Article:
• If you married or entered a civil partnership after your discharge, your widow/widower/ partner will receive half the basic pension based on service on or after 6 April 1978.
  • For service on or after 31 March 1973a Short Term Family Pension equal to your rate of basic pay for death in Service or the pension in payment at the time of your death will be paid for 13 weeks to your spouse. This may be increased to 26 weeks if there are any eligible children.


Survivor Benefits after Re-marriage, Forming a new Partnership or Cohabitation.

  • 9.6 Since 31 October 2000, if your death is attributable to service in the armed forces, your surviving spouse/partner (widow/widower/civil partner) will receive a pension for life.However, for non-attributable deaths and attributable deaths before this date, pension benefits are suspended if your surviving spouse/partner, remarries, enters anew civil partnership, or cohabits. If the relationship that led to suspension ends, your spouse/partner may apply for restoration of pension, but reinstatement is subject to a test.
  • 9.7 From 1 April 2015, all surviving spouses/partners can retain their pension for life. This also applies to surviving spouses/partners currently receiving a pension, who no longer have their pension suspended if they form a new relationship. However, where a surviving spouse’s/partner’s pension has been suspended due to remarriage, new civil partnership, or cohabitation before 1 April 2015, it will remain suspended until the current relationship ends.
  • If the relationship ends on/after 1 April 2015, the spouse/partner can apply for restoration without being subject to a test. Those previously refused on this basis may reapply for restoration from 1 April 2015. Applications should be made to Veterans UK.


For those who have an Armed Forces Pension and reach OAP you will have to take into account the SERPS.

This has always been the way, the 1975 Pension Act gives a Guaranteed Minimum Pension (GMP).

The following will only apply if you retired from the Armed Forces after 5 April 1978 and were employed up to or before 5 April 1997. The Armed Forces Pension Scheme (AFPS) contracted out from State Earnings Related Pension Scheme (SERPS) but by law have to pay a pension benefit at least as good as that paid out by SERPS. This amount is known as your GMP. Her Majesty’s Revenue & Customs (HMRC) tell the MOD how much of your pension the GMP amount forms at State Pension Age (SPA). This is not an additional amount to be paid, as it forms part of your existing Armed Forces Pension.

The Pension Service, which is part of the Department forWorks and Pensions (DWP), is responsible for paying part on any annual increase on your GMP with your State retirement benefits. This will be shown on your annual pension statement, issued by the Pension Service to you, and may be referred to as Contracted out Deductions The MOD contracted pension Paymaster must allow for this when calculating any increase on your pension to avoid you receiving an increase on the same amount of GMP twice. GMP may be in two parts:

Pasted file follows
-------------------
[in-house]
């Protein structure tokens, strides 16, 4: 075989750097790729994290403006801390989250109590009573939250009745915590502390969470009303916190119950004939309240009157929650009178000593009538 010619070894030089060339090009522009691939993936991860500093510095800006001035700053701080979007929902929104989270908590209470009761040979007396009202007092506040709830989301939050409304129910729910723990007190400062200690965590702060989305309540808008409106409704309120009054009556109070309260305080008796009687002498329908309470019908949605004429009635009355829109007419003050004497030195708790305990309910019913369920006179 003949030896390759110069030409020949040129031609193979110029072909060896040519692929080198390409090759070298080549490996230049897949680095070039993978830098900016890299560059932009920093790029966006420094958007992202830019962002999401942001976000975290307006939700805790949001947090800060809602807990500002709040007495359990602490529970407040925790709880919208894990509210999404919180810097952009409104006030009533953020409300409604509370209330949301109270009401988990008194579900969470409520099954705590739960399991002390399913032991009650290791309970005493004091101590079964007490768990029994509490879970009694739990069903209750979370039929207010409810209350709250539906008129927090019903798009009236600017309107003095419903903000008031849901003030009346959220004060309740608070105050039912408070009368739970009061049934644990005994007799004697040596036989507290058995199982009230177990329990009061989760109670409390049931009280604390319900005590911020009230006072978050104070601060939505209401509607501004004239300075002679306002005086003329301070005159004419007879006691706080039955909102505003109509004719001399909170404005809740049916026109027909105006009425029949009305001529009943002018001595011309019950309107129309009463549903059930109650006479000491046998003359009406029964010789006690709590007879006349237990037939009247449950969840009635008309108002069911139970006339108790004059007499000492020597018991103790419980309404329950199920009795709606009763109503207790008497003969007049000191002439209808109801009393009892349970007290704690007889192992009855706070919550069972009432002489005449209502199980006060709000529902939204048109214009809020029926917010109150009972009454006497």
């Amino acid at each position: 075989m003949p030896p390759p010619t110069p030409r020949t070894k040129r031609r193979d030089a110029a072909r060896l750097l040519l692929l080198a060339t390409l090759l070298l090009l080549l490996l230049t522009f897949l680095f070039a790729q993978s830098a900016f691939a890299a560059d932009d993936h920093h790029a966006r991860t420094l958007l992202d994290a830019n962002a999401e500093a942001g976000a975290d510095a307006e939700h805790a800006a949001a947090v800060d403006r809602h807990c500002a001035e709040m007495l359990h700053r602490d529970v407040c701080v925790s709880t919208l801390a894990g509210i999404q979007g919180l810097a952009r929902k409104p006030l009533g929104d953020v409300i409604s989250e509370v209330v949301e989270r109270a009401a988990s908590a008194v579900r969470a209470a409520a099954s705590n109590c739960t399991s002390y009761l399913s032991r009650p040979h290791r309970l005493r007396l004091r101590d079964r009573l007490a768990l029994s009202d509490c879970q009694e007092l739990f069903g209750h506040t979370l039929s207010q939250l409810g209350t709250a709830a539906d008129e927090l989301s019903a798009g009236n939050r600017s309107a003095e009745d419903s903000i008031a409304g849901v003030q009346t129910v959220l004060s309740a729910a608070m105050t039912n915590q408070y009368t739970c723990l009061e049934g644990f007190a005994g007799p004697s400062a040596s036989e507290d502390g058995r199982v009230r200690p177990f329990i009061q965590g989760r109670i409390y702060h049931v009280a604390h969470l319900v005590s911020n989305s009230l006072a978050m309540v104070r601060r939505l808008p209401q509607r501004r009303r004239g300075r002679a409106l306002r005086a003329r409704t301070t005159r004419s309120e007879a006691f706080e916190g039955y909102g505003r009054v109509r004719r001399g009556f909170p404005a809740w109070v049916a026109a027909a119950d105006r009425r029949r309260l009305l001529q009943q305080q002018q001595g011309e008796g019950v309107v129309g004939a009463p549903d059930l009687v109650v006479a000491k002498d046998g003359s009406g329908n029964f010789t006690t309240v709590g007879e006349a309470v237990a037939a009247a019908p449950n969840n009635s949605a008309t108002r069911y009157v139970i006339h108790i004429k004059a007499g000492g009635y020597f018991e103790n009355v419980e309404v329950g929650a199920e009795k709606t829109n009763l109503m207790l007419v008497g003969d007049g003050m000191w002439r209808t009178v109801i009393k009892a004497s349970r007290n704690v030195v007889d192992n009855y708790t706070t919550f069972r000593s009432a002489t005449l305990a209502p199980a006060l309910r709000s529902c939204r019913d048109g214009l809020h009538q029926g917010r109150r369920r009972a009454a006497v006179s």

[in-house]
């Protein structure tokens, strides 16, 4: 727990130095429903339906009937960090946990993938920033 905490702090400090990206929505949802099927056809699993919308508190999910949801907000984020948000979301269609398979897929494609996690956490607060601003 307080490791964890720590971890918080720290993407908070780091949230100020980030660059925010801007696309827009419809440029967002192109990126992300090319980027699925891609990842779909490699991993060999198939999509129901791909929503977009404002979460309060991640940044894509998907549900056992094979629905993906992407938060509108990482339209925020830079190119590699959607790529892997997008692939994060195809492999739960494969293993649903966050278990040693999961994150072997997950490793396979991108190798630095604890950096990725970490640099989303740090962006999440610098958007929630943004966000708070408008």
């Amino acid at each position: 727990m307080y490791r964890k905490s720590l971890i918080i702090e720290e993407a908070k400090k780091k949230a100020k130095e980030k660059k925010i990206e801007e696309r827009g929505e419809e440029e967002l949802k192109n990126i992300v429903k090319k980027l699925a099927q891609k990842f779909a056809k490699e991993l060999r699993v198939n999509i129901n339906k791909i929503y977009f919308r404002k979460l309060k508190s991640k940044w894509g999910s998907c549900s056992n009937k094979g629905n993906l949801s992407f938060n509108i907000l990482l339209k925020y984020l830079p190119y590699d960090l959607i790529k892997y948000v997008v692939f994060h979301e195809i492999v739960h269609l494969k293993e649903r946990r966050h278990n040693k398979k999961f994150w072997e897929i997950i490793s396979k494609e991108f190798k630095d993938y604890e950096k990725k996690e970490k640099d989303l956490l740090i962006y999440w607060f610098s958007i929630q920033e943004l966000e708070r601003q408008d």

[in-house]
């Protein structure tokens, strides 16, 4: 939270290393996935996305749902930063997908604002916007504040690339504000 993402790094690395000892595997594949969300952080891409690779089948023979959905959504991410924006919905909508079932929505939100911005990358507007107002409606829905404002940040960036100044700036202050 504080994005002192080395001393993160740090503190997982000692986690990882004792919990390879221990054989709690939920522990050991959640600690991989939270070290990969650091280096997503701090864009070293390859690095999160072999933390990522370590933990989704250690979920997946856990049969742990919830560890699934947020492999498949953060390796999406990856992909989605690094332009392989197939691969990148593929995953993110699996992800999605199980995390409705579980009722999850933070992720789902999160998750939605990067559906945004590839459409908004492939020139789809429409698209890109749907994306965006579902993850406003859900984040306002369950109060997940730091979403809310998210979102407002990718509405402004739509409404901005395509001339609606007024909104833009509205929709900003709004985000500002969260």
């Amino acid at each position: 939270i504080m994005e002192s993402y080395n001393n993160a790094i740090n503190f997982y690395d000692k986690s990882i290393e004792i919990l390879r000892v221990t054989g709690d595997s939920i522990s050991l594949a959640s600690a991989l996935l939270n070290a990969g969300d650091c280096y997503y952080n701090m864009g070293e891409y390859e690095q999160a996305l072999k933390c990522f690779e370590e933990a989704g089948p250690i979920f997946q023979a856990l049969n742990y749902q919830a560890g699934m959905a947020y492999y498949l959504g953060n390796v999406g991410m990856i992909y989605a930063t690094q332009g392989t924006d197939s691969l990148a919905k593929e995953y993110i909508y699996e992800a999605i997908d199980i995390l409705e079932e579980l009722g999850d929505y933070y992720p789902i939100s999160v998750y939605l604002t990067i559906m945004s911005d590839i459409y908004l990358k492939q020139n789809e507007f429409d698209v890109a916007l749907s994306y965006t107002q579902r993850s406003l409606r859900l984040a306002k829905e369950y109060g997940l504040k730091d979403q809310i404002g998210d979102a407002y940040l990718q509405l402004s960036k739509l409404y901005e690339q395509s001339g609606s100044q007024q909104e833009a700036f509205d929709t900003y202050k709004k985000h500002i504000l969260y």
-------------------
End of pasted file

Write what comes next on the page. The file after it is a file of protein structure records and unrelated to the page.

• for the period 5 April 1978 to 5 April 1988, and
  • for the period 6 April 1988 until you left the service(or 5 April 1997 whichever is the earlier).

If you left service prior to 6 April 1988 there will be one part to your GMP. Any increase will apply to the part of your GMP that was earned after 5 April 1988 and the MOD will pay this with your Armed ForcesPension, but only up to a Maximum of 3%.

Any increase above 3% and all of any increase on the GMP amount earned before 6 April 1988 is paid by DWP with your state benefits.However, a further change in the law (Pensions Act 1995) means the MOD will pay any increase in full on all benefits earned after 1997.

Sometimes MOD may not have been made aware of the value of your GMP in time for them to recalculate your payments. If this happens it may mean that you receive an increase on your GMP with your Armed Forces Pension and your State Pension, which in turn will result in a small overpayment to you and the Pension Paymaster will write to you in advance to let you know about this and the adjustment to your pension rate.

What this is about is an additional state pension which was intended to increase that of employees. However, if an occupational scheme (e.g. services, police, civil service, NHS, some larger employers) provided at least as much benefit as the additional scheme (SERPS) then it could contract out SERPS so that you only received benefits from that scheme in relation to your time in the scheme. Schemes which did not qualify remained contracted in and members of those schemes received both SERPS and a pension from the occupational scheme.

It all got more complex since the late 1980s when individual contracting out became possible but the service schemes were always contracted out so fortunately that isn’t relevant.

There have been further changes since then, including to the basic state pension to allow for increased life expectancy. When it was originally introduced in 1906, very few got out more than they had contributed but we all tend to live longer now.


You can contact the DWP and pay extra payments to enable you to get the second additional state pension.